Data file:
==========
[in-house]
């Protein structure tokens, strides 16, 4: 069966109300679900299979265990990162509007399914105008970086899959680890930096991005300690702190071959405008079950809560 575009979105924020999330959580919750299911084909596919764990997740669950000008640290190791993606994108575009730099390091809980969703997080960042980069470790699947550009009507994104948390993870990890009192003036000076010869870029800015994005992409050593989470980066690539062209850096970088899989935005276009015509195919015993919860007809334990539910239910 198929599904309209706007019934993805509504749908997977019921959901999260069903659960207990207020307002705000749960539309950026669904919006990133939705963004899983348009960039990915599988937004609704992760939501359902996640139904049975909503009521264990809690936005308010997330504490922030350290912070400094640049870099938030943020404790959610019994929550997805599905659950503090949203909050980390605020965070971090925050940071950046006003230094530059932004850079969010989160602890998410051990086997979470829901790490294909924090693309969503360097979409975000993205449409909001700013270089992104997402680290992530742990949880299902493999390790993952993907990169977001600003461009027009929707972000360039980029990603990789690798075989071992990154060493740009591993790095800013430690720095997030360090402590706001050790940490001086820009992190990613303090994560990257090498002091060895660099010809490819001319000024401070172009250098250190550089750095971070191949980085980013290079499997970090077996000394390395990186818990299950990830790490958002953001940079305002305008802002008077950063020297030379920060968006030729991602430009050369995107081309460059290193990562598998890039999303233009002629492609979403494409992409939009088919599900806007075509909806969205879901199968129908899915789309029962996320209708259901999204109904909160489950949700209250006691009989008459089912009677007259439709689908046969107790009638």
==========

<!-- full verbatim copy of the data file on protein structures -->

[in-house]
């Protein structure tokens, strides 16, 4: 069966109300679900299979265990990162509007399914105008970086899959680890930096991005300690702190071959405008079950809560 575009979105924020999330959580919750299911084909596919764990997740669950000008640290190791993606994108575009730099390091809980969703997080960042980069470790699947550009009507994104948390993870990890009192003036000076010869870029800015994005992409050593989470980066690539062209850096970088899989935005276009015509195919015993919860007809334990539910239910 198929599904309209706007019934993805509504749908997977019921959901999260069903659960207990207020307002705000749960539309950026669904919006990133939705963004899983348009960039990915599988937004609704992760939501359902996640139904049975909503009521264990809690936005308010997330504490922030350290912070400094640049870099938030943020404790959610019994929550997805599905659950503090949203909050980390605020965070971090925050940071950046006003230094530059932004850079969010989160602890998410051990086997979470829901790490294909924090693309969503360097979409975000993205449409909001700013270089992104997402680290992530742990949880299902493999390790993952993907990169977001600003461009027009929707972000360039980029990603990789690798075989071992990154060493740009591993790095800013430690720095997030360090402590706001050790940490001086820009992190990613303090994560990257090498002091060895660099010809490819001319000024401070172009250098250190550089750095971070191949980085980013290079499997970090077996000394390395990186818990299950990830790490958002953001940079305002305008802002008077950063020297030379920060968006030729991602430009050369995107081309460059290193990562598998890039999303233009002629492609979403494409992409939009088919599900806007075509909806969205879901199968129908899915789309029962996320209708259901999204109904909160489950949700209250006691009989008459089912009677007259439709689908046969107790009638």